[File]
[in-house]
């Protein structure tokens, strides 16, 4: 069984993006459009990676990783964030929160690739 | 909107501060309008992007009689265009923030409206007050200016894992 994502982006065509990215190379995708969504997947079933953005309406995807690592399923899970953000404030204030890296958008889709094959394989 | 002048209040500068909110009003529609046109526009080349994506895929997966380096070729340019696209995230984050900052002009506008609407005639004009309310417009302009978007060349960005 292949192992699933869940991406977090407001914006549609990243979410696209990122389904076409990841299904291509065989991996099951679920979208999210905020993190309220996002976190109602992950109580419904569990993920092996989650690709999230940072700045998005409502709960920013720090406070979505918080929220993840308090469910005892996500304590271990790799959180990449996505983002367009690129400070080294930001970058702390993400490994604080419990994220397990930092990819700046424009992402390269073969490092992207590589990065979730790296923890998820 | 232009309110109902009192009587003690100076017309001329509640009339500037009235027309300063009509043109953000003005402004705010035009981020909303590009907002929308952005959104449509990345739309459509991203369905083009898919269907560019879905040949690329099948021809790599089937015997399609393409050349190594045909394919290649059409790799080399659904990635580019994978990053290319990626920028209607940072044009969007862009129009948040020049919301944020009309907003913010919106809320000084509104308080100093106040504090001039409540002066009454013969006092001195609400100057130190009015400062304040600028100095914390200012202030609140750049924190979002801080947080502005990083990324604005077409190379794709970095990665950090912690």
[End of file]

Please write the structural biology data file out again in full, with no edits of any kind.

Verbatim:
[in-house]
């Protein structure tokens, strides 16, 4: 069984993006459009990676990783964030929160690739 | 909107501060309008992007009689265009923030409206007050200016894992 994502982006065509990215190379995708969504997947079933953005309406995807690592399923899970953000404030204030890296958008889709094959394989 | 002048209040500068909110009003529609046109526009080349994506895929997966380096070729340019696209995230984050900052002009506008609407005639004009309310417009302009978007060349960005 292949192992699933869940991406977090407001914006549609990243979410696209990122389904076409990841299904291509065989991996099951679920979208999210905020993190309220996002976190109602992950109580419904569990993920092996989650690709999230940072700045998005409502709960920013720090406070979505918080929220993840308090469910005892996500304590271990790799959180990449996505983002367009690129400070080294930001970058702390993400490994604080419990994220397990930092990819700046424009992402390269073969490092992207590589990065979730790296923890998820 | 232009309110109902009192009587003690100076017309001329509640009339500037009235027309300063009509043109953000003005402004705010035009981020909303590009907002929308952005959104449509990345739309459509991203369905083009898919269907560019879905040949690329099948021809790599089937015997399609393409050349190594045909394919290649059409790799080399659904990635580019994978990053290319990626920028209607940072044009969007862009129009948040020049919301944020009309907003913010919106809320000084509104308080100093106040504090001039409540002066009454013969006092001195609400100057130190009015400062304040600028100095914390200012202030609140750049924190979002801080947080502005990083990324604005077409190379794709970095990665950090912690």